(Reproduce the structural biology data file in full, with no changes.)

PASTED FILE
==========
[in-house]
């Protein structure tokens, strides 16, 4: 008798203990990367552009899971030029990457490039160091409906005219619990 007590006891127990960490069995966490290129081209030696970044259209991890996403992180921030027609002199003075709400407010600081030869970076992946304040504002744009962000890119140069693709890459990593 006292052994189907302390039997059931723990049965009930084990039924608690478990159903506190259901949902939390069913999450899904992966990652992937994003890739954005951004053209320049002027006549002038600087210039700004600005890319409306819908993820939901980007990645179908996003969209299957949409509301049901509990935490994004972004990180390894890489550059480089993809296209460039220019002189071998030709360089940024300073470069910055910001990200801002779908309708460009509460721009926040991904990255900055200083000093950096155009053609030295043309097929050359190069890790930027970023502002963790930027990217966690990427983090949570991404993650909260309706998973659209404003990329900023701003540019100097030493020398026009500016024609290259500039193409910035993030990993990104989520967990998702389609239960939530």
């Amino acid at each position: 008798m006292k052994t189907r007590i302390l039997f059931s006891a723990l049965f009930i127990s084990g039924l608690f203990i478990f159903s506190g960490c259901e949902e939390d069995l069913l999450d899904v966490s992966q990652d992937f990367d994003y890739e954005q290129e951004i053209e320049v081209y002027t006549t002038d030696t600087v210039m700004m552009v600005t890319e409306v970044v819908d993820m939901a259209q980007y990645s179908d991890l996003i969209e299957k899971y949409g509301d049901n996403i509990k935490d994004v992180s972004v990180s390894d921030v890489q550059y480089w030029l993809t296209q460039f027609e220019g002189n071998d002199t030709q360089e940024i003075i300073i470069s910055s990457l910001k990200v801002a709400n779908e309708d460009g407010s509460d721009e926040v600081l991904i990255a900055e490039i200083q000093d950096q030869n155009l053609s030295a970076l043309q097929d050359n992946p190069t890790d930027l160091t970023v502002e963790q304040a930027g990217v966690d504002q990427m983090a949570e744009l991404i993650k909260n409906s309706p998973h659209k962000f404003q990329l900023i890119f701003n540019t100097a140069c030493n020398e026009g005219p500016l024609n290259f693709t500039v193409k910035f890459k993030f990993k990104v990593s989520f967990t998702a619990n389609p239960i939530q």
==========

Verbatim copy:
[in-house]
């Protein structure tokens, strides 16, 4: 008798203990990367552009899971030029990457490039160091409906005219619990 007590006891127990960490069995966490290129081209030696970044259209991890996403992180921030027609002199003075709400407010600081030869970076992946304040504002744009962000890119140069693709890459990593 006292052994189907302390039997059931723990049965009930084990039924608690478990159903506190259901949902939390069913999450899904992966990652992937994003890739954005951004053209320049002027006549002038600087210039700004600005890319409306819908993820939901980007990645179908996003969209299957949409509301049901509990935490994004972004990180390894890489550059480089993809296209460039220019002189071998030709360089940024300073470069910055910001990200801002779908309708460009509460721009926040991904990255900055200083000093950096155009053609030295043309097929050359190069890790930027970023502002963790930027990217966690990427983090949570991404993650909260309706998973659209404003990329900023701003540019100097030493020398026009500016024609290259500039193409910035993030990993990104989520967990998702389609239960939530």
């Amino acid at each position: 008798m006292k052994t189907r007590i302390l039997f059931s006891a723990l049965f009930i127990s084990g039924l608690f203990i478990f159903s506190g960490c259901e949902e939390d069995l069913l999450d899904v966490s992966q990652d992937f990367d994003y890739e954005q290129e951004i053209e320049v081209y002027t006549t002038d030696t600087v210039m700004m552009v600005t890319e409306v970044v819908d993820m939901a259209q980007y990645s179908d991890l996003i969209e299957k899971y949409g509301d049901n996403i509990k935490d994004v992180s972004v990180s390894d921030v890489q550059y480089w030029l993809t296209q460039f027609e220019g002189n071998d002199t030709q360089e940024i003075i300073i470069s910055s990457l910001k990200v801002a709400n779908e309708d460009g407010s509460d721009e926040v600081l991904i990255a900055e490039i200083q000093d950096q030869n155009l053609s030295a970076l043309q097929d050359n992946p190069t890790d930027l160091t970023v502002e963790q304040a930027g990217v966690d504002q990427m983090a949570e744009l991404i993650k909260n409906s309706p998973h659209k962000f404003q990329l900023i890119f701003n540019t100097a140069c030493n020398e026009g005219p500016l024609n290259f693709t500039v193409k910035f890459k993030f990993k990104v990593s989520f967990t998702a619990n389609p239960i939530q």